Six out of 21 water companies failed on leakage targets in 2009-10 and could face fines if the problems persist, a new report by water sector regulator Ofwat has revealed.
Managing leakage is an “area for concern”, said Ofwat’s Service and Delivery report. Cambridge (1.4% over leakage target), Dee Valley (2% over), Northumbrian (Essex and Suffolk 1.5% over, North East 3.3% over), Southern (3.3% over), Veolia Central (3.6% over) and Yorkshire (7.3% over) were the six companies identified.
Ofwat is still investigating Yorkshire Water’s leakage failure. All of the six companies except Cambridge will now be monitored so that Ofwat can “take appropriate action” should these companies fail their leakage targets in the future.
“We take any leakage failures seriously. If companies continue to underperform, we will take action.”
Regina Finn, Ofwat
Ofwat chief executive officer Regina Finn said: “We take any leakage failures seriously. Most companies stepped up to the challenge of tackling leakage during a particularly harsh winter. Those who haven’t, we have put on-notice. If companies continue to underperform, we will take action.”
Thames Water (in 2006) and Severn Trent (in 2007) whave been made to pay out a combined total of an extra £195M to address leakage failures in the past.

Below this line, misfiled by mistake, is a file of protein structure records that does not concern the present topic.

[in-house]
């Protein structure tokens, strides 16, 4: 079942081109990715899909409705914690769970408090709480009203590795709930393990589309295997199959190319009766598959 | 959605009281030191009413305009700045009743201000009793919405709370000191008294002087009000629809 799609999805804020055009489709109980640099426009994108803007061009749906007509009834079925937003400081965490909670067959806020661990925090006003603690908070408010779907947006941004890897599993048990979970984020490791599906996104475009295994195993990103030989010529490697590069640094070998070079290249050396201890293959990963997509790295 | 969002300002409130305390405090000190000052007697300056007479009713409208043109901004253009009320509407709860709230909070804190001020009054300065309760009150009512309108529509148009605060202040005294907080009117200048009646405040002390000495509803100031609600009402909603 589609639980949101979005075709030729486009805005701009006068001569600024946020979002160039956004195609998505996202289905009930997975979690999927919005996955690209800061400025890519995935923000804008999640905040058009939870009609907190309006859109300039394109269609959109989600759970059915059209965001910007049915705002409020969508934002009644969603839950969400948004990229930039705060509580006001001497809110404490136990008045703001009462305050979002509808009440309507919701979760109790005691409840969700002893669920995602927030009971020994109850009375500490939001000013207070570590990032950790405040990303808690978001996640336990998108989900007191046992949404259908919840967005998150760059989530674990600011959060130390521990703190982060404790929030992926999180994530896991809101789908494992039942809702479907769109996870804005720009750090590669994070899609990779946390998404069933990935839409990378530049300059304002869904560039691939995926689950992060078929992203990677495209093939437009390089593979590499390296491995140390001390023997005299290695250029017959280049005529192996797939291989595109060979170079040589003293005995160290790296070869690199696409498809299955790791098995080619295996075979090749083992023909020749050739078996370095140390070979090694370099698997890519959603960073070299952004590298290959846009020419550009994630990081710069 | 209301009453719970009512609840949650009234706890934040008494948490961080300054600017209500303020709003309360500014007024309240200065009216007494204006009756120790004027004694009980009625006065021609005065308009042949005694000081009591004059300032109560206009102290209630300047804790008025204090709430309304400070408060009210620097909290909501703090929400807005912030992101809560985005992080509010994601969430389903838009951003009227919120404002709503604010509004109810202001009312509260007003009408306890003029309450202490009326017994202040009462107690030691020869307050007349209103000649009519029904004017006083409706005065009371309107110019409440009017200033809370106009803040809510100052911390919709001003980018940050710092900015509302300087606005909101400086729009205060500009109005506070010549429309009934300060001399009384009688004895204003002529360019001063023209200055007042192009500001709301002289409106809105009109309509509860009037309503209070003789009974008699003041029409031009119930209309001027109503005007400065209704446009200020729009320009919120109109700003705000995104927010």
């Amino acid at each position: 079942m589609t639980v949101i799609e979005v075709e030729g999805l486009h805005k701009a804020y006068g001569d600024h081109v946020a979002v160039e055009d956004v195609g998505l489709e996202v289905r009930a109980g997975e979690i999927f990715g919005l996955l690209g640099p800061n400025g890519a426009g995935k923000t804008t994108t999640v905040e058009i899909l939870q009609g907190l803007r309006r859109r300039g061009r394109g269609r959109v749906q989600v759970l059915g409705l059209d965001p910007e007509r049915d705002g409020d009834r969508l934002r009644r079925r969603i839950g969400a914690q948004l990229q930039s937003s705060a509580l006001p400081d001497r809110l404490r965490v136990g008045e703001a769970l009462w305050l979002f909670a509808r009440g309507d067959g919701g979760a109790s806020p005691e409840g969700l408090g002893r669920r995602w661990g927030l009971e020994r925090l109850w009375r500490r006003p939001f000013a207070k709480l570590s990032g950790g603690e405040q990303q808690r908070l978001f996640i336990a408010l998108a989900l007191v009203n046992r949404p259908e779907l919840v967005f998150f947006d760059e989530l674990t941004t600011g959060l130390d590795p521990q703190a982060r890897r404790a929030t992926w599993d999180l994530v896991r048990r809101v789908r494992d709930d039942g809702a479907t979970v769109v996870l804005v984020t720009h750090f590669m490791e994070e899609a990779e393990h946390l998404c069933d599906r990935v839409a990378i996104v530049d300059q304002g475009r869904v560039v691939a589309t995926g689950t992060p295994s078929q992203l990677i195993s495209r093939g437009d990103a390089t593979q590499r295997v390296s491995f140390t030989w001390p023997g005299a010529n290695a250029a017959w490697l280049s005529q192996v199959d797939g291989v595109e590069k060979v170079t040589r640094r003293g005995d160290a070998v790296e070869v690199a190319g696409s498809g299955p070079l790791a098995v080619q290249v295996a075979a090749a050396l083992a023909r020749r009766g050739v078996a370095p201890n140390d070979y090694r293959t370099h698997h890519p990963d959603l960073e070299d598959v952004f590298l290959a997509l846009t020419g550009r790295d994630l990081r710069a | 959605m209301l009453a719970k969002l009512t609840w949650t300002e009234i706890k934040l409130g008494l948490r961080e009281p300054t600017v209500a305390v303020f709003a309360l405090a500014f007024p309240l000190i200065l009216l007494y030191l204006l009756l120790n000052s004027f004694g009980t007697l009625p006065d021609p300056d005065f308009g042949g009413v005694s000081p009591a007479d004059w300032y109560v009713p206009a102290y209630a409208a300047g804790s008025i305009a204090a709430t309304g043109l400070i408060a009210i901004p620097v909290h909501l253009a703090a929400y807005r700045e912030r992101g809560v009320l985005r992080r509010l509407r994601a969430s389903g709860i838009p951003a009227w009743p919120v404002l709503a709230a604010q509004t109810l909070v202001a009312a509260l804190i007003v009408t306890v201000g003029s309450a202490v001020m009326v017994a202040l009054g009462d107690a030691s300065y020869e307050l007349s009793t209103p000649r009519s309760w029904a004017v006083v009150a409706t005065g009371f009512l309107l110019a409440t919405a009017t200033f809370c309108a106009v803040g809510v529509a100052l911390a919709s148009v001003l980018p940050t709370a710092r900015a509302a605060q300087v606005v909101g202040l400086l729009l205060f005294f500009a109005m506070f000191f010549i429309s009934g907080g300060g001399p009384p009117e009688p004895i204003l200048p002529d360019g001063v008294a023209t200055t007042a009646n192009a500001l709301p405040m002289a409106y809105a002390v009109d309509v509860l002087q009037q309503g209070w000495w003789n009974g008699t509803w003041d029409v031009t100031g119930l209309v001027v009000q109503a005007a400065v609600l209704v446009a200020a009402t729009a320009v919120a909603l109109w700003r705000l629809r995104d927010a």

However, Ofwat said last winter’s severe weather may have made it harder to tackle leakage. “Snow covered ground can make identifying leaks more difficult, and all companies reported high numbers of burst pipes because of ground movement caused by freezes and thaws,” said the report.
Otherwise, the report said water companies continue to deliver good levels of service to most consumers. It said drinking water quality is competitive with the best in Europe, all water companies achieved their targets to ensure appropriate supply levels to meet customers’ needs, and complaints have fallen to their lowest level for four years.
All companies met their leakage targets in 2008-09. Between 2005 and 2010 leakage has been reduced by more than 300M.l a day. Where companies have underperformed, regulatory action has seen companies pay out more than £500M of their own money. About £75M of this has been through fines.